He took a walk to the park twenty minutes away. The air was dry with a slight hint of Winter still hiding in the Spring breeze. Greg began his stroll along the concrete walking path inside the park. A couple of families were taking advantage of the pleasant weather to get their young children outside. Laughter and squeals of delight wafted along the wind. Greg took in the pink, white, red, and purple flowers.  Green buds were filling the once gray sticks that made up the trees surrounding the park.

Greg smiled and thought, this isn’t helping me find my story, but it’s helping me be less productive. Greg approached a fork in the path and decided to venture into the new forest pathway to see what additions had been made to the park. He rounded the first right turn and sitting there was a young woman at a picnic bench. She looked up at Greg, and he could see a tear flowing partway down her cheek. She smiled and said hello.

“Hi, are you doing okay?” Greg asked

“I’m alright,” sniffed the young woman.

Her pale blue eyes that seemed to glow and they pulled Greg in. Her thick blond hair fell just below her shoulders. Although her dress appeared dated, it fit her perfectly.

He stuck out his hand, “I’m Greg, may I sit down.”

The woman reached up and shook Greg’s hand. Her cold skin felt nice next to Greg’s warm palm. “I’m Lydia. Yes, please have a seat.”

Greg sat down next to her. He was not sure if it was the flowers or her perfume, but the fragrance had enchanted him. Greg cleared his throat and said, “I don’t normally just sit down to speak with women I don’t know, but you seem upset.”

Lydia reached over and touched Greg’s hand. Her fingers were cool to the touch, and her hand seemed to send electricity up his arm. Her glowing blue eyes stared into his, “I’m sorry. I didn’t mean for anyone to find me.”

Greg pulled back his hand, “Oh, please don’t be sorry. I walked up on you. I can leave.”

Before Greg could stand up, Lydia grabbed his arm. Her cold hand sent goosebumps up his bicep and down his spine. The sensation thrilled him. Greg hoped she would never let go. Lydia said, “No, please stay. I would love to chat awhile. I’ve been alone for a long time.”

“Me too,” said Greg. “Work has been killing me. It seems like the harder I work the more money I lose.”

Lydia let her hand linger and then slid it slowly away from Greg’s arm as she spoke. “Oh? What kind of work do you do?”

“I’m a writer. Well, I’m a new writer. Lately, it just seems like I’m spending money on everyone else to publish my book instead of people paying me to read the story I spent months on. It’s got me pretty discouraged.”

Lydia took his hand. The electricity returned and the self-pity that was weighing him down seemed to lighten a little. “Don’t be discouraged. We have to have hope. It’s the only thing that has kept me here for so long.”

Greg’s eyebrow lifted slightly. “I’m sorry, but you don’t look old enough to have been anywhere for very long.”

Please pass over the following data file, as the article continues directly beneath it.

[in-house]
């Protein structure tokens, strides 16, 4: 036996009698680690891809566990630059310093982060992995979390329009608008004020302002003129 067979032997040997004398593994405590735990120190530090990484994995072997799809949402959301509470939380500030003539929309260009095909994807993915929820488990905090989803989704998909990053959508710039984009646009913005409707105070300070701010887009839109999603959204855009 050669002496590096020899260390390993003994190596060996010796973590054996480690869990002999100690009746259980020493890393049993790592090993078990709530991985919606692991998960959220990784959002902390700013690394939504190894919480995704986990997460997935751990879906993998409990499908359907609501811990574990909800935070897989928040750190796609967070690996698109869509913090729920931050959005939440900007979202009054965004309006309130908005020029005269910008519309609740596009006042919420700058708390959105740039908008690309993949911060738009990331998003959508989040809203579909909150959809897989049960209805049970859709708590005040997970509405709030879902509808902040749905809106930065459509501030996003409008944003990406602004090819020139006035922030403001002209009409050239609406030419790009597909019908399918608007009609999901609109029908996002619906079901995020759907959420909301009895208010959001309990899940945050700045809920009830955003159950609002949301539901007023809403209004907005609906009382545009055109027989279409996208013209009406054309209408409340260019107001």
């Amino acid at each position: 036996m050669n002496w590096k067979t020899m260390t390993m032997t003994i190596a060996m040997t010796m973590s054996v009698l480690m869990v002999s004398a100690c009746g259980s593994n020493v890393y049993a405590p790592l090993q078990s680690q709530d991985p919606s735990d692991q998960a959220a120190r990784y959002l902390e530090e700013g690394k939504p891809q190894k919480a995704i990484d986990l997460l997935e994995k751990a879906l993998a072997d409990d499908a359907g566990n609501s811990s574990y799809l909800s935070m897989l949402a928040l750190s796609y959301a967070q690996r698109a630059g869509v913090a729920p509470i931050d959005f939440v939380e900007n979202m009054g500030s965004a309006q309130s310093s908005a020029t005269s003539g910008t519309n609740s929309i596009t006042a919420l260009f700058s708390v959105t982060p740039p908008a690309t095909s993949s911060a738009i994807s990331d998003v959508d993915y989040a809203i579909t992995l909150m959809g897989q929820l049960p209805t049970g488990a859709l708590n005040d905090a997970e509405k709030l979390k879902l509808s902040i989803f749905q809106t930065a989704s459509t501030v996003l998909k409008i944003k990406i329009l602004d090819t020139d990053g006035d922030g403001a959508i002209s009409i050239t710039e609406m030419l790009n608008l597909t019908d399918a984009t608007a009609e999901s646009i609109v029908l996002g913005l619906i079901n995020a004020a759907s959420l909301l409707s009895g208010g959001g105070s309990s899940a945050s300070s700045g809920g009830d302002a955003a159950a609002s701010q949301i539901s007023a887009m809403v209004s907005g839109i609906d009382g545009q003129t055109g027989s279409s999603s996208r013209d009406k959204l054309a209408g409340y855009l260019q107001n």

Lydia smiled, and the world seemed to glow around them. “You’re very kind.”

Greg continued, “Well, all the stress has given me writer’s block. It just seems like everyone wants my time or money and now I don’t have anything left to create my stories.”

Lydia dropped her eyes down towards the picnic bench. “I understand. That’s how Julio felt. He was always working on the farm. From dawn until dusk you could always find him in the field. He told me he needed to support us, but he worried me. Julio would be out plowing a field in the heat of late spring behind a team of horses.”

Greg sat in silence for a moment and tried to make sense of what Lydia was sharing. What does she mean by plowing with a team of horses? Greg asked, “What happened?”

Lydia looked up at Greg. Her eyes glistened, and tears began to flow. He was not sure, but her eyes almost seemed to glow brighter. “Julio collapsed in the field late in May. He was dead by the time I reached him.”

“Where did that happen?”

“Here,” said Lydia. “Right here.”

Greg was worried Lydia was mentally ill. “Do you mean here in the park?”

Lydia shook her head. “No. This land was a field before it was a park. It was our farm a long time ago. Julio died right here. So, I keep coming back, hoping he will return to me someday.”

Greg felt a chill cut through his entire body. He wondered if Lydia was dangerous, and how he could get away to notify authorities and get her some help. Greg tried to calm her down. “Perhaps he is in heaven. Maybe he’s waiting for you.”

Lydia’s renewed touch on his hand sent a wave of panic and energy through his body. “You’re sweet,” said Lydia, “but Julio promised me he would never leave this earth without me. So, I’m hoping and waiting.”

Greg nodded, unsure what to say or do. Footsteps to his left caused him to turn away to see who was coming up the pathway. A young couple walked back and nodded their heads hello to Greg. Greg nodded in return and turned to Lydia, but she had vanished. Greg stood and searched the nearby area, but Lydia was gone. He began walking back home. As he walked, he prayed Lydia would find peace because she had helped him find his inspiration once more.


 

Many things too mysterious

Not everything can you know;
Not everything can you understand;
Not everything can be explained
To you;
Must you know it all?
What you cannot understand,
You cannot understand;
Leave it;
Others may understand;
That’s okay;
Ours is a complex world;
Many things too mysterious;
And no one can know it all;
We will only know some
And leave some.
Don’t rack your brain
Too much to know everything.